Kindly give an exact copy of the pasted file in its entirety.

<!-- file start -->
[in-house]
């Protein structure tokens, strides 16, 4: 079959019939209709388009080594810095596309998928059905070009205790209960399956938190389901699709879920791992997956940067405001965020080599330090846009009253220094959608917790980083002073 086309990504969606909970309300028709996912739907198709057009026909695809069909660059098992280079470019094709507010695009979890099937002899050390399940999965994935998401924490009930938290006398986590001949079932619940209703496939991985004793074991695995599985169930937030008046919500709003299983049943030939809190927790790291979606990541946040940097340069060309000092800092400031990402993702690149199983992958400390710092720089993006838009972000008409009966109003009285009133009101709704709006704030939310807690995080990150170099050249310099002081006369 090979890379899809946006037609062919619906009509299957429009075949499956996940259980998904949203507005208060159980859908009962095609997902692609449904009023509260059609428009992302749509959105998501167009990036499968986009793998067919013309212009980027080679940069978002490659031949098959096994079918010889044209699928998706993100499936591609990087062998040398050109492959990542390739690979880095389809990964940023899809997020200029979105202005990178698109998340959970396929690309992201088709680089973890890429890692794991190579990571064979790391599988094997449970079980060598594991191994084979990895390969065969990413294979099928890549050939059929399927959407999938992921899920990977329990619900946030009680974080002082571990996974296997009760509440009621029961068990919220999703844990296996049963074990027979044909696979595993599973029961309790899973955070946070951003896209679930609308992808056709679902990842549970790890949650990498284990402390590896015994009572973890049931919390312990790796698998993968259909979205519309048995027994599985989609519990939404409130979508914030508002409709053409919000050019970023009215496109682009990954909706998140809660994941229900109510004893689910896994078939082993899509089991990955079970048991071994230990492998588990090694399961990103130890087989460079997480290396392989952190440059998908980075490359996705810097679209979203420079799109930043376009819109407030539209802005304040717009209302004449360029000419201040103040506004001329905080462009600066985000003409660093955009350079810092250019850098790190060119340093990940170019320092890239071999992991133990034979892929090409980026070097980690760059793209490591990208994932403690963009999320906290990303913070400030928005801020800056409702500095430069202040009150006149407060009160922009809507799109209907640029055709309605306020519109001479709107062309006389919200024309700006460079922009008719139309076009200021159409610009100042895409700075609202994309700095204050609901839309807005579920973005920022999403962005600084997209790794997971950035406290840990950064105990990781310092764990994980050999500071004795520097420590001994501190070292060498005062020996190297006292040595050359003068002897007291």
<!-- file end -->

[in-house]
């Protein structure tokens, strides 16, 4: 079959019939209709388009080594810095596309998928059905070009205790209960399956938190389901699709879920791992997956940067405001965020080599330090846009009253220094959608917790980083002073 086309990504969606909970309300028709996912739907198709057009026909695809069909660059098992280079470019094709507010695009979890099937002899050390399940999965994935998401924490009930938290006398986590001949079932619940209703496939991985004793074991695995599985169930937030008046919500709003299983049943030939809190927790790291979606990541946040940097340069060309000092800092400031990402993702690149199983992958400390710092720089993006838009972000008409009966109003009285009133009101709704709006704030939310807690995080990150170099050249310099002081006369 090979890379899809946006037609062919619906009509299957429009075949499956996940259980998904949203507005208060159980859908009962095609997902692609449904009023509260059609428009992302749509959105998501167009990036499968986009793998067919013309212009980027080679940069978002490659031949098959096994079918010889044209699928998706993100499936591609990087062998040398050109492959990542390739690979880095389809990964940023899809997020200029979105202005990178698109998340959970396929690309992201088709680089973890890429890692794991190579990571064979790391599988094997449970079980060598594991191994084979990895390969065969990413294979099928890549050939059929399927959407999938992921899920990977329990619900946030009680974080002082571990996974296997009760509440009621029961068990919220999703844990296996049963074990027979044909696979595993599973029961309790899973955070946070951003896209679930609308992808056709679902990842549970790890949650990498284990402390590896015994009572973890049931919390312990790796698998993968259909979205519309048995027994599985989609519990939404409130979508914030508002409709053409919000050019970023009215496109682009990954909706998140809660994941229900109510004893689910896994078939082993899509089991990955079970048991071994230990492998588990090694399961990103130890087989460079997480290396392989952190440059998908980075490359996705810097679209979203420079799109930043376009819109407030539209802005304040717009209302004449360029000419201040103040506004001329905080462009600066985000003409660093955009350079810092250019850098790190060119340093990940170019320092890239071999992991133990034979892929090409980026070097980690760059793209490591990208994932403690963009999320906290990303913070400030928005801020800056409702500095430069202040009150006149407060009160922009809507799109209907640029055709309605306020519109001479709107062309006389919200024309700006460079922009008719139309076009200021159409610009100042895409700075609202994309700095204050609901839309807005579920973005920022999403962005600084997209790794997971950035406290840990950064105990990781310092764990994980050999500071004795520097420590001994501190070292060498005062020996190297006292040595050359003068002897007291």